A new wave of refugees will be forced to seek a safe haven as a result of global warming in the Middle East and North Africa, German climate researcher Jos Lelieveld said Tuesday.
The region has become a hot spot of climate change and is warming up much faster than other areas, the director of the Max Planck Institute for Chemistry in Mainz told German Press Agency (DPA).
Heat waves lasting for weeks with temperatures of up to 56 degrees Celsius (133 degrees Fahrenheit) or even more than 60 degrees in cities could make many areas uninhabitable for humans and animals in the second half of this century, the scientist further explained. "Even camels cannot survive in such heat."Heatwaves combined with other factors such as strong population growth would in turn increase the pressure to migrate.
According to Lelieveld, if global warming is not stopped, the average temperature in the region could rise by 6 degrees in summer.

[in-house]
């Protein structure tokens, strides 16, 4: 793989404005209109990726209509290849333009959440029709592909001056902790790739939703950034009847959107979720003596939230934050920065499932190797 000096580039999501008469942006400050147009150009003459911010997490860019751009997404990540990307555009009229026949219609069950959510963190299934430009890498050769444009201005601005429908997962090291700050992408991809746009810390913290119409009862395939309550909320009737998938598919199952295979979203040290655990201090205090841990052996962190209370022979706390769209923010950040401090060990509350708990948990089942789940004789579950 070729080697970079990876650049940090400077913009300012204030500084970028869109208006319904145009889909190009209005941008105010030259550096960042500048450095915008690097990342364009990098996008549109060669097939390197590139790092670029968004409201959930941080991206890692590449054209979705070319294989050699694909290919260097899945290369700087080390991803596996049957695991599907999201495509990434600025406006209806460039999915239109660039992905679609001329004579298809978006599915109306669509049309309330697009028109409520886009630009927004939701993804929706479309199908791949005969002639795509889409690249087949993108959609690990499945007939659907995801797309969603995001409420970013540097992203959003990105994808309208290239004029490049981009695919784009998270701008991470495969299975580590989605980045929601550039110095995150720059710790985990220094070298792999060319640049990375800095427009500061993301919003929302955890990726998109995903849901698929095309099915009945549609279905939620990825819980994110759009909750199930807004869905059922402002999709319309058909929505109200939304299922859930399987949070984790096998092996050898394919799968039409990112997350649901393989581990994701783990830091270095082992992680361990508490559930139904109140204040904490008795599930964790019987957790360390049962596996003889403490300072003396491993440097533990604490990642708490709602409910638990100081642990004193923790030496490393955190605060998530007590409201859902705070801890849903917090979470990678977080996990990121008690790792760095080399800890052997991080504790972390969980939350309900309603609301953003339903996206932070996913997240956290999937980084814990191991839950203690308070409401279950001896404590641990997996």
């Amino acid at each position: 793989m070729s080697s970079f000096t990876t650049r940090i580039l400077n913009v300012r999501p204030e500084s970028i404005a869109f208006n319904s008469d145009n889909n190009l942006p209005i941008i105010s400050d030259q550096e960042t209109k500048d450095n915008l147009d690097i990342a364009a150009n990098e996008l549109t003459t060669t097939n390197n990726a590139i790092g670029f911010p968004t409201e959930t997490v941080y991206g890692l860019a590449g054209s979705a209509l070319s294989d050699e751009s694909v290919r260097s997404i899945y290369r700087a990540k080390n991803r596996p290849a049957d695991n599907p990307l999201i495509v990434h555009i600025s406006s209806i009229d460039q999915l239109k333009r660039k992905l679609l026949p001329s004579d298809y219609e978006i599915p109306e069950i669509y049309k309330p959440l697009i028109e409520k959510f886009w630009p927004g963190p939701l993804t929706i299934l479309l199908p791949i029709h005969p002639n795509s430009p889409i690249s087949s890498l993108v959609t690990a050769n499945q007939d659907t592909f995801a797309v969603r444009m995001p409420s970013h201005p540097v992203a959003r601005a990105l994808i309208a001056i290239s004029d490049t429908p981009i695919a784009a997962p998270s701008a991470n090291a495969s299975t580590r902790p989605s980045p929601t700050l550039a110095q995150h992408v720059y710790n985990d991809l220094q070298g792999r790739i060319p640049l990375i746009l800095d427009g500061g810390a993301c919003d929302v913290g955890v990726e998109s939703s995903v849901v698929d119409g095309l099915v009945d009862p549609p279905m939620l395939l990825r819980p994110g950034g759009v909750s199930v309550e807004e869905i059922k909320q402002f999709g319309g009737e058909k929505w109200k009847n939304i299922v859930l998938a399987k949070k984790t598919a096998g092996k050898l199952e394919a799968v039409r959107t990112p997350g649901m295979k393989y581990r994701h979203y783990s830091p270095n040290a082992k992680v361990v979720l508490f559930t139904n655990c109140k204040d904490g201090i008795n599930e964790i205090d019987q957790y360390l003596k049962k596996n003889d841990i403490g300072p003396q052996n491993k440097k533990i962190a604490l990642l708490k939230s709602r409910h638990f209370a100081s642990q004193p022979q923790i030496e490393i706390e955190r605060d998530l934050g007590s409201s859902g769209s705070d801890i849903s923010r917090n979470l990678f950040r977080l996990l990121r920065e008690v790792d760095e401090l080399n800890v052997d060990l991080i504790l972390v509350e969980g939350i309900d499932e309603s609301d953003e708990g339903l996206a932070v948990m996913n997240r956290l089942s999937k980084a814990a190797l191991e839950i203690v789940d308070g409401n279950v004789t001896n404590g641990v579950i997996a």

"This is a disaster scenario, but not a fantasy scenario," he said. The average temperature there has already risen by almost 2 degrees since 1980, he said. By comparison, at the climate conference, countries pledged to stop global warming at 1.5 degrees compared to pre-industrial times.
According to the scientist, the rise in temperature will hit the Gulf States particularly hard. But other regions would also feel the consequences.
Lebanon, Syria, Iraq and Israel, but also Egypt, would suffer from greater drought in the future, Lelieveld said, adding that deserts were expanding.
Parts of Syria and Iraq had experienced a bad drought this year, causing massive crop declines and food prices to rise.
Increasing rainfall in the tropics of Asia would be offset in the future by less rainfall in the subtropical Middle East and North Africa, Lelieveld said.
This puts the region in a vicious circle, he said. "Less precipitation leads to more drought, which makes these areas even warmer," he said.
The predictions are well supported by data: "There is little uncertainty."